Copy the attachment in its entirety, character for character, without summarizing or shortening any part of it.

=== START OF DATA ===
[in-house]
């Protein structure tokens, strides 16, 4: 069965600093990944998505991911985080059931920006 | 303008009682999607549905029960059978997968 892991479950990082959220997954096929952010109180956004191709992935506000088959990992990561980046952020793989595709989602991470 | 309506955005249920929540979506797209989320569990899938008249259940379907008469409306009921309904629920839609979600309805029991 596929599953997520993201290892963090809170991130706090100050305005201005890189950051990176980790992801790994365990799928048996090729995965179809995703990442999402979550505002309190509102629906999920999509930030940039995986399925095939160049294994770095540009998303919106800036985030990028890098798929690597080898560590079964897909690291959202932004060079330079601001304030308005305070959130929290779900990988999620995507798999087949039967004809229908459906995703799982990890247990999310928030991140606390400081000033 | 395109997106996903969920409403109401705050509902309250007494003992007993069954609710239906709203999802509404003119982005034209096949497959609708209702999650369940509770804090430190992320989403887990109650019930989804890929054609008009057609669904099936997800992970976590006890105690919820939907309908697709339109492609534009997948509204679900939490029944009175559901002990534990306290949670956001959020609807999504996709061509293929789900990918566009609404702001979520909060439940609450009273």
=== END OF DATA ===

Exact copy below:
[in-house]
């Protein structure tokens, strides 16, 4: 069965600093990944998505991911985080059931920006 | 303008009682999607549905029960059978997968 892991479950990082959220997954096929952010109180956004191709992935506000088959990992990561980046952020793989595709989602991470 | 309506955005249920929540979506797209989320569990899938008249259940379907008469409306009921309904629920839609979600309805029991 596929599953997520993201290892963090809170991130706090100050305005201005890189950051990176980790992801790994365990799928048996090729995965179809995703990442999402979550505002309190509102629906999920999509930030940039995986399925095939160049294994770095540009998303919106800036985030990028890098798929690597080898560590079964897909690291959202932004060079330079601001304030308005305070959130929290779900990988999620995507798999087949039967004809229908459906995703799982990890247990999310928030991140606390400081000033 | 395109997106996903969920409403109401705050509902309250007494003992007993069954609710239906709203999802509404003119982005034209096949497959609708209702999650369940509770804090430190992320989403887990109650019930989804890929054609008009057609669904099936997800992970976590006890105690919820939907309908697709339109492609534009997948509204679900939490029944009175559901002990534990306290949670956001959020609807999504996709061509293929789900990918566009609404702001979520909060439940609450009273």